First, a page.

This in mind, I looked at how Toronto (and the rest of the AL) had done for the past 5 years, plus this one.

This year, the Jays have scored more runs than they have allowed (a slight difference, but there you have it). They currently are 15 games UNDER .500. The Pythagorean Theorem predicts that they ought to have won 9 more games than they have. That is a serious under-performance.

But is it "luck?"

For the years 2004-2008, Toronto has won fewer games than the theorem predicts IN EVERY SINGLE SEASON. Put another way, they have tossed a coin and gotten five consecutive tails. This year almost certainly will be number six in a row. The "odds" of six straight heads are 1/64, or less than two per cent.

Cumulatively, the team was won 31 fewer games than the runs scored/allowed formula predicts.

Both of these figures are the worst in the American League (the Cleveland Indians are next, having been shorted 26 wins). Oddly enough, the California Angels (this year's best performer in one-run contests) have exceeded predictions in all five years, and this year will certainly make six, unless they lose a couple of games 20-0.

This is not "luck," for a team to be worse, every single year, than it ought to be. The players are different; the opposing rosters are different. Only the GM and management are the same.

I think the evidence is clear, and the prosecution rests. It's time for the management in Toronto to go, from top to bottom.

Friday, 11 September 2009

More on the Cold-Blooded Murder of English

Read a headline this morning; "Warren Buffet: 'Rich Need to Pay More" sent to me by a somewhat liberal friend.

This little fiction was advance further by various and sundry Democrats (e.g., Claire McCaskill [D-MO]), whose job it is, I suppose to conjure up tortured arguments to separate you from your money. Ms McCaskill said "[Mr Buffet] said rich people are not paying enough taxes."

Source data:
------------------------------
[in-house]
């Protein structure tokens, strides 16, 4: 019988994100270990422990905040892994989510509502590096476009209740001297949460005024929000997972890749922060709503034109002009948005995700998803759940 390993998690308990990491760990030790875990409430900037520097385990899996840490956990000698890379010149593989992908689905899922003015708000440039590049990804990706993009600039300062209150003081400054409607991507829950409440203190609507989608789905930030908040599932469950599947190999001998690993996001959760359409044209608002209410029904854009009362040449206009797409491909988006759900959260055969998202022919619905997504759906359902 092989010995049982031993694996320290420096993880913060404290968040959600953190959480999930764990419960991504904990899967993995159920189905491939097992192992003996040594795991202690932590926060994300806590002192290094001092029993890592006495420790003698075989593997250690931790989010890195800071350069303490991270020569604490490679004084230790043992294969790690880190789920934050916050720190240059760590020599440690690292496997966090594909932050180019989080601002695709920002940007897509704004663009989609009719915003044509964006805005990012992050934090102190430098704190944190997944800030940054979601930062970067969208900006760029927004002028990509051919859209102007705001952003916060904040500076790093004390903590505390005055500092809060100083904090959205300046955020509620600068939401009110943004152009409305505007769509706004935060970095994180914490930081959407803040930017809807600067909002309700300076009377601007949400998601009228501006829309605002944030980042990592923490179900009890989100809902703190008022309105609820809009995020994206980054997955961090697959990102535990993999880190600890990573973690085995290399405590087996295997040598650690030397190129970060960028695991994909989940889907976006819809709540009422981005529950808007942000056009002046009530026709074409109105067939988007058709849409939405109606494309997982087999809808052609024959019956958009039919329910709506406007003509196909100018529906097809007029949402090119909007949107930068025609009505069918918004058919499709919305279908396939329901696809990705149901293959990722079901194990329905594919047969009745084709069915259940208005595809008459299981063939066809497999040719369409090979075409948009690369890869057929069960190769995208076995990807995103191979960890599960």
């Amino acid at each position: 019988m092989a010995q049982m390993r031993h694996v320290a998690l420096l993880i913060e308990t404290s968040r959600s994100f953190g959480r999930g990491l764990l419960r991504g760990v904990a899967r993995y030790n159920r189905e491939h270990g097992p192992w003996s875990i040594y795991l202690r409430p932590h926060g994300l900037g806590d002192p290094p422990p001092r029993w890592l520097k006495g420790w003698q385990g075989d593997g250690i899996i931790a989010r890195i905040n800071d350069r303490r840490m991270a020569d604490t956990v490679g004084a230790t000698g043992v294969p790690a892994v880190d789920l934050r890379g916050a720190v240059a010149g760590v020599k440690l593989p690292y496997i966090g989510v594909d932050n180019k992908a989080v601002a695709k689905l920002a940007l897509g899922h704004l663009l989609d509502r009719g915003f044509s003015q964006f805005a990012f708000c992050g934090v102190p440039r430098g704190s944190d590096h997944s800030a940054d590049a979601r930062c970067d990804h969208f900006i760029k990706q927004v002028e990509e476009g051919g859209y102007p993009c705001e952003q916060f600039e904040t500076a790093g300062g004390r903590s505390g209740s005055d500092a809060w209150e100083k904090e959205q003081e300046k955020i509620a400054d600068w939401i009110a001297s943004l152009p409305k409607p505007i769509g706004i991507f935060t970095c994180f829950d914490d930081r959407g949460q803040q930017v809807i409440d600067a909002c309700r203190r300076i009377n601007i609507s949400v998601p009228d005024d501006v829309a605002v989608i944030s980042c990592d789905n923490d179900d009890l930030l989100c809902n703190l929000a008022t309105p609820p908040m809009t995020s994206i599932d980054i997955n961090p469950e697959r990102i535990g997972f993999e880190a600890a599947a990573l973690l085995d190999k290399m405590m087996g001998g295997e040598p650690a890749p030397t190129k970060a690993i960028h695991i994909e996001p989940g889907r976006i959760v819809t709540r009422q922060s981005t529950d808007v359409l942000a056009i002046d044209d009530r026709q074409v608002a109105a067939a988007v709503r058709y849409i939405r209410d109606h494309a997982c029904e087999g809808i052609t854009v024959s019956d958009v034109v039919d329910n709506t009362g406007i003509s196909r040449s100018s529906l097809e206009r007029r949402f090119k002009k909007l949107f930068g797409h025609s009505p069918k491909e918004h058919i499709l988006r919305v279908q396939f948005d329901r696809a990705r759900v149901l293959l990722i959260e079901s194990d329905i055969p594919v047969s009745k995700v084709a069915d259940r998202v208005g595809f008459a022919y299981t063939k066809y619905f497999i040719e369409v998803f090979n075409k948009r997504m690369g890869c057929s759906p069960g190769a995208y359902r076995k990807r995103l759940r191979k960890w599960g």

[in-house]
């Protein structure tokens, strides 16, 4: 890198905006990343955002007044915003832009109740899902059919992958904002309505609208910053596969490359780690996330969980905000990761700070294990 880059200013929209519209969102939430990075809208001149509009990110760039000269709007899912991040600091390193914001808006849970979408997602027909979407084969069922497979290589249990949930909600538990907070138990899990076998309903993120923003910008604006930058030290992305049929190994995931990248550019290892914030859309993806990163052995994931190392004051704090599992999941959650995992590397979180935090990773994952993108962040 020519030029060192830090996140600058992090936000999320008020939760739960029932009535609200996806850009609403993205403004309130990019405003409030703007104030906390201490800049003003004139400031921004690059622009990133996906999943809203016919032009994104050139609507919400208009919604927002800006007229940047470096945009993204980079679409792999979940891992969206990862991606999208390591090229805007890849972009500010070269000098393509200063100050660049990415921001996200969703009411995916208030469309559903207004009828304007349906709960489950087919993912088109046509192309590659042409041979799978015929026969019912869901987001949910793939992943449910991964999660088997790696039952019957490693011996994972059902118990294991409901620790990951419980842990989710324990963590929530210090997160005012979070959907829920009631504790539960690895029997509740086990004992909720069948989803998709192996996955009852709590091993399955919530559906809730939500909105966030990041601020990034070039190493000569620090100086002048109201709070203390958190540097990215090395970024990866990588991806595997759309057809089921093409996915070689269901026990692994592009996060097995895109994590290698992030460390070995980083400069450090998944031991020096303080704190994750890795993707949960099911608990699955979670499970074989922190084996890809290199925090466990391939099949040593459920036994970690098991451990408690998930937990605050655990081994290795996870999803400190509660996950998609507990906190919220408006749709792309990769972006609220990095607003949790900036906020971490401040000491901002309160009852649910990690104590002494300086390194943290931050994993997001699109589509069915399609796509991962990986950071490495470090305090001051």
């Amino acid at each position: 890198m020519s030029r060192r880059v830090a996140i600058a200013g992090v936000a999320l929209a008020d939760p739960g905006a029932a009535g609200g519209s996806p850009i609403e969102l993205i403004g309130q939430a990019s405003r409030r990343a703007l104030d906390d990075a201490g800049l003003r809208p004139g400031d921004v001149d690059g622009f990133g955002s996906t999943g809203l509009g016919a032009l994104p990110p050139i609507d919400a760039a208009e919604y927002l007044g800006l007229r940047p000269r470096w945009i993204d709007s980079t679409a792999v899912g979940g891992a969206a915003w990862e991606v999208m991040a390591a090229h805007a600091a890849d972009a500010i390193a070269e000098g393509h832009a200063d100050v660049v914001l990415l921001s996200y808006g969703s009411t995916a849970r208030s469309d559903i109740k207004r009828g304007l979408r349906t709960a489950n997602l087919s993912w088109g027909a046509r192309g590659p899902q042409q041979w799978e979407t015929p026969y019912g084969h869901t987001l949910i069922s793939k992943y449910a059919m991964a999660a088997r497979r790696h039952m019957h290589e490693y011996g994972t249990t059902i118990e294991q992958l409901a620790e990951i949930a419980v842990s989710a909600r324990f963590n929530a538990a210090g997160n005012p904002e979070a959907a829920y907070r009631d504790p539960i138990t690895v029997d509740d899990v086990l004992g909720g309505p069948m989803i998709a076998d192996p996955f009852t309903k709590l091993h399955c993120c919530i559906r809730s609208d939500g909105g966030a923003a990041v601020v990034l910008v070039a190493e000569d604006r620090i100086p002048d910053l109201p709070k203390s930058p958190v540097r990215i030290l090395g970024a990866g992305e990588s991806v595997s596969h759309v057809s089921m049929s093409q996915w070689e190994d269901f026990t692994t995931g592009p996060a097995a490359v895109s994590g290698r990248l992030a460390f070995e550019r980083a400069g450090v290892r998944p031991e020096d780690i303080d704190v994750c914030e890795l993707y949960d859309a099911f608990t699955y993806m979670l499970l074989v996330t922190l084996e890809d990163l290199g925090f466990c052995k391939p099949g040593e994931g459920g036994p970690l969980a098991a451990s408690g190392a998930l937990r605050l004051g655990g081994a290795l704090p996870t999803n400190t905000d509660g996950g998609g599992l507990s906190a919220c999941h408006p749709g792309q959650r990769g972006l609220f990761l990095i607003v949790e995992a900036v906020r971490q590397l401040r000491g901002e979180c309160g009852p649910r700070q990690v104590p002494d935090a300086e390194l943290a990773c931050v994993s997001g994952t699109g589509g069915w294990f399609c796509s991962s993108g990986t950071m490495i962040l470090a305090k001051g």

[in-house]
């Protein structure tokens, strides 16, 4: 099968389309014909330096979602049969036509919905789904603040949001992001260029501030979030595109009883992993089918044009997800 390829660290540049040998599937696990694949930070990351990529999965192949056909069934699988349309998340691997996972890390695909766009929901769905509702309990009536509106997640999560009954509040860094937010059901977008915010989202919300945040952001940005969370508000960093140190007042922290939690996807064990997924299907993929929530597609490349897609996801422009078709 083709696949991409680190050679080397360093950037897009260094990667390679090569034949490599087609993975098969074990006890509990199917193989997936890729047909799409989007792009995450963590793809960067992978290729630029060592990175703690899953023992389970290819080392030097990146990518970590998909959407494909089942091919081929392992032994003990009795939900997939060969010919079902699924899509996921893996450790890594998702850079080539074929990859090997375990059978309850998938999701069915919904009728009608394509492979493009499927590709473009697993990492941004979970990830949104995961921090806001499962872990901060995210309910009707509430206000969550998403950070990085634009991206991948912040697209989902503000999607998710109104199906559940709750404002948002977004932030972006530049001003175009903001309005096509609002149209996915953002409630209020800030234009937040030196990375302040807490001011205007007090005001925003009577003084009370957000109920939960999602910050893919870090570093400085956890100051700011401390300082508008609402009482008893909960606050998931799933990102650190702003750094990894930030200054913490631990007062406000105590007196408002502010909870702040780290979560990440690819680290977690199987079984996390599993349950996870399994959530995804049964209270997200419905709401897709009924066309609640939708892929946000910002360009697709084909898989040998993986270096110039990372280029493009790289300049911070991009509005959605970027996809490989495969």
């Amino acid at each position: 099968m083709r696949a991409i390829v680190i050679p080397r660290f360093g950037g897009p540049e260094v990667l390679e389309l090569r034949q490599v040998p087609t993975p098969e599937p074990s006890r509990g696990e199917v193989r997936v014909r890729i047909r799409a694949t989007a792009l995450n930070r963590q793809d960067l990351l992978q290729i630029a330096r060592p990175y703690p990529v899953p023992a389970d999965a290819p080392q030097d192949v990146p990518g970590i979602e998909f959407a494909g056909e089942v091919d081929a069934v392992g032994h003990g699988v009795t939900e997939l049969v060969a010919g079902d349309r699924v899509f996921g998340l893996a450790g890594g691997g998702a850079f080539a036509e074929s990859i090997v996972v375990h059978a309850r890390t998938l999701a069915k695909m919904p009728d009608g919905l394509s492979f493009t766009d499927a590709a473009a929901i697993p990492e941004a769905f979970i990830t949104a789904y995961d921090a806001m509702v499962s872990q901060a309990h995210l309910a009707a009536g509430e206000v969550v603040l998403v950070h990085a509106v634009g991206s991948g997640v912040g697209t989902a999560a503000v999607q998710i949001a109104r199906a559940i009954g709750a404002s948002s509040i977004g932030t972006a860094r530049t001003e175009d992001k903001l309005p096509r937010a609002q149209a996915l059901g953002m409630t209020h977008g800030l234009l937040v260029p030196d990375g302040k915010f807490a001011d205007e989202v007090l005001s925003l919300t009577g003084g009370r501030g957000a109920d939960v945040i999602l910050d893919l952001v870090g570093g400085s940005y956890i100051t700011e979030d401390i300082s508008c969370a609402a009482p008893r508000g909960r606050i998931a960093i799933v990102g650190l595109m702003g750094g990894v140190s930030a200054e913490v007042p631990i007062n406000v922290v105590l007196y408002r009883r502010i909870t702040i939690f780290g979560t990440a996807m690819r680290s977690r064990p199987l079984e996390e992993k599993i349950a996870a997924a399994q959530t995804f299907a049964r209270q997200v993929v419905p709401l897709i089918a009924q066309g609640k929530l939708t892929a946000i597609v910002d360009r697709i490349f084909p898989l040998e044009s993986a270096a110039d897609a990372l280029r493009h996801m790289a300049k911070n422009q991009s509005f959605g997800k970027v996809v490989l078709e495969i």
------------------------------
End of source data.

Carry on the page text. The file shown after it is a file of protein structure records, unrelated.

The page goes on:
Now, what in fact Mr Buffet said was that the taxes on dividend (and perhaps, other investment income) should be put in line with the tax rates on ordinary income, as a matter of fairness. He used as an example that he pays only 15 per cent on his income, which is largely from investments in, inter alia, Berkshire Hathaway funds, whilst his employees who are wage earners pay at a 25 per cent rate. Now, setting aside that in fact, few people in the lower income brackets (less than 50,000 per year) actually pay the 25 per cent marginal rate, once deductions and the like are taken, it's startling to see how this little proposition (that investment income ought to be treated the same as wage income) is transmogrified into a "the rich need to pay more" argument.

One can agree or disagree about the fairness of taxing income streams differently, and in this, I am in agreement with Mr Buffet, but it's intellectually dishonest to equate these two points. I expect hand-waving from the kleptocratic Democrats in the government. But for news agencies to be so duplicitous is quite alarming.

If the Democrats and Mr Buffet want to debate setting income tax rates of different income streams to parity, that's fine. If dividend income is to be taxed more steeply, then that is going to be done irrespective of the income level of the payor. But that's rather a different thing from saying, essentially, that we ought to raise the top marginal rates, which is the reductio ad absurdum of the "rich do not pay enough" proposition.

Given the shell game that Mr Obama and the Dems are currently trying, I suggest people pay very, very close attention to what they say, and how their words are reported.

Thursday, 10 September 2009

Green Day, the English Language, and US Debate